26: Silver Linings

26: Silver Linings

From Chicken Soup for the Soul: Best Mom Ever!

Silver Linings

If you change the way you look at things, the things you look at change.

~Dr. Wayne Dyer

The summer I turned sixteen, I had surgery on both of my feet. It was my first surgery, my first experience with anesthesia, and the first time I would lose my mobility. I would be in casts for two and a half months.

Mom, however, could always be relied on for optimism. “Find the silver lining,” she’d say. “There’s always a silver lining somewhere, no matter how bad the situation gets.”

After about a week of that motto I finally snapped and asked her what, exactly, the silver lining of my situation was. Mom didn’t even have to hesitate before she said, “Once your feet heal, you’ll be able to walk better. You’ll learn new hobbies this summer that you wouldn’t be able to do if you were out riding your bike.”

Mom had to help me with the most mundane tasks for the first few weeks after the surgery. Movement exhausted me. Mom helped me brush my hair, go up and down the stairs, get to the bathroom, and even bathe. “Where’s the silver lining?” I asked her. “I can’t even brush my hair by myself!”

“I’m here to do this for you, and I don’t mind,” she replied calmly. “The silver lining is that you have a mother who loves to help you.”

I grew restless inside the house and Mom offered to take me on walks in the wheelchair. We enjoyed going out after dinner to watch the sunset. As we watched the sky turn from blue to pink to purple, Mom would smile and say, “This is a silver lining: I get to spend this time with you.”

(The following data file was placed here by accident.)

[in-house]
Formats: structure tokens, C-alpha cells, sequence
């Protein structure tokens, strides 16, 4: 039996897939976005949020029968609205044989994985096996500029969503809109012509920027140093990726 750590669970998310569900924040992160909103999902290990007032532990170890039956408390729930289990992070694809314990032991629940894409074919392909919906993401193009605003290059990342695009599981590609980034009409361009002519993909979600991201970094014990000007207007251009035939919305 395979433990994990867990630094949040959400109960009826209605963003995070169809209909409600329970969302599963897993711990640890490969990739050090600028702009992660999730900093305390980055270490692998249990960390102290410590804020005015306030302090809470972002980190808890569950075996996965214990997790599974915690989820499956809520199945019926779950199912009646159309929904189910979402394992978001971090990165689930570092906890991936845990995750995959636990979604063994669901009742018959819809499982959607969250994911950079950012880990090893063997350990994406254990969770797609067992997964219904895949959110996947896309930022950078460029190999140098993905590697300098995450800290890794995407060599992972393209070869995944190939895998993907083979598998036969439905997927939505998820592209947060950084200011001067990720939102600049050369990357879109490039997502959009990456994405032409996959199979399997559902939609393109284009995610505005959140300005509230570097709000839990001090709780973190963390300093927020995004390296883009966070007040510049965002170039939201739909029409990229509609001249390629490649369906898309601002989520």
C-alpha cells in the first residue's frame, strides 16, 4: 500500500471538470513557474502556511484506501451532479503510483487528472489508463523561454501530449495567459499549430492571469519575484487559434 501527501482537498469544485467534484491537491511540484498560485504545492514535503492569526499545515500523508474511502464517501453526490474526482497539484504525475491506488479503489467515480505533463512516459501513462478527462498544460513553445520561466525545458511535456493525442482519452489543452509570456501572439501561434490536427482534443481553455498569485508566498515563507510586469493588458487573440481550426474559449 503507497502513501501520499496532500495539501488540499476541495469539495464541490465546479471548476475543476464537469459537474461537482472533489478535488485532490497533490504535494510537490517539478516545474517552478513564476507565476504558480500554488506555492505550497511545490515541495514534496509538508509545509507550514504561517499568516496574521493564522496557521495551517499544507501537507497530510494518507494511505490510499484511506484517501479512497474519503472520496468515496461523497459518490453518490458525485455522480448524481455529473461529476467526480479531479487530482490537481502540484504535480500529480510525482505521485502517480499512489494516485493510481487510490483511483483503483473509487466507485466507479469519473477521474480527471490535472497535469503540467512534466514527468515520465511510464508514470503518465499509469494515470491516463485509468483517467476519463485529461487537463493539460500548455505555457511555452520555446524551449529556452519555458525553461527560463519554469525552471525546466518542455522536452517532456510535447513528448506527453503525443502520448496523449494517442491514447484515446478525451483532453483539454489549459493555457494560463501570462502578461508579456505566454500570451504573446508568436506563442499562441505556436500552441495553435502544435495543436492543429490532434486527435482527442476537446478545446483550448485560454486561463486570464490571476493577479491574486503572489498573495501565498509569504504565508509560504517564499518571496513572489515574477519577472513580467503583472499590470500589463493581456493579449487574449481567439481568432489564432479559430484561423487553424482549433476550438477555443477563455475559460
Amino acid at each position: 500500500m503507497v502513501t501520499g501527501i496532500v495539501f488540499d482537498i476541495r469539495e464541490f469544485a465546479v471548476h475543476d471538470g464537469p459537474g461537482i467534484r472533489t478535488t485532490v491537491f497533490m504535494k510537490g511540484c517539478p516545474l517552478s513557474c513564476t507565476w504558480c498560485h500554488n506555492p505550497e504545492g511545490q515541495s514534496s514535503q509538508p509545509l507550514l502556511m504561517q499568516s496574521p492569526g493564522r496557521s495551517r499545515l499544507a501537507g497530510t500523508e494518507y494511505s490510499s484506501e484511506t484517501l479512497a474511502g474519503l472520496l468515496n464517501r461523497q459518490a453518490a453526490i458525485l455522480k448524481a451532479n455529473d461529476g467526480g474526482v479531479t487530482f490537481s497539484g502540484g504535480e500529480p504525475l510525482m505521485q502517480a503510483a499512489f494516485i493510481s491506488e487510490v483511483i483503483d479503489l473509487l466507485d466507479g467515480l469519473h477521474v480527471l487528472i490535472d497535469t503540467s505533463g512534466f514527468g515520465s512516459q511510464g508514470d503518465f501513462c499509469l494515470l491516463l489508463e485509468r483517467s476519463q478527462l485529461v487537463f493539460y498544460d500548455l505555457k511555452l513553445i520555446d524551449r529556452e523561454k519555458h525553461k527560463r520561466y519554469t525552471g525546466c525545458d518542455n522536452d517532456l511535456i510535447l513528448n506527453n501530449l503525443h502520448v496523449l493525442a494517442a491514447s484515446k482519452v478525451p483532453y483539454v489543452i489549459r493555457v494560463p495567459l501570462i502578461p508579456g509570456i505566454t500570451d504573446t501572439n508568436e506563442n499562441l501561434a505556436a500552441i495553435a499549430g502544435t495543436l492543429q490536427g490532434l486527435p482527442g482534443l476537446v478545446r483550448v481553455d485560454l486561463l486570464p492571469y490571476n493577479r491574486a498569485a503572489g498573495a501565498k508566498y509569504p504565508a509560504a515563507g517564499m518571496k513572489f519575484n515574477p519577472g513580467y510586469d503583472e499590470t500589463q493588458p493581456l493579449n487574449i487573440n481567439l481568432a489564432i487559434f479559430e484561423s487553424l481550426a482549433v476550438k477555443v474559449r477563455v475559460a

When the casts came off but the pain didn’t go away, and I couldn’t walk any better than I had before, we learned that I had complex regional pain syndrome. The full impact of the situation didn’t hit us until a while later, and that was the first time I remember seeing Mom hesitate. She remained steadfast, though. “There’s a silver lining,” she promised me. “We just haven’t found it yet.”

As my walking grew worse and I became more reliant on Mom to help me go to the grocery store, the bank, or the post office, she used to say, “I’m so glad that I’m able to help you with this. Remember; this is a silver lining.”

This went on for several years.

Eventually, I had to give up my career as a chef because I couldn’t handle the physical demands of the job. “What’s the silver lining now, Mom?” I asked. “I don’t know what to do.”

“Now you’ll get to choose a different career, and start fresh,” Mom replied. “There’s always a silver lining.”

When I became an editor and told her I was going to write a book about invisible disabilities, Mom was ready, as always, to be optimistic.

“See?” she said with a smile. “There’s your silver lining.”

It took a long time, but eventually I learned that there was a common denominator in all of Mom’s silver linings. She was right — they were always there. But she was the one who always found them, because so many of them had to do with her very presence. Now, thanks to her, I can find them myself most of the time. And I know that the biggest silver lining of all, no matter what happens, is her — my mom.

~Amy Anderson

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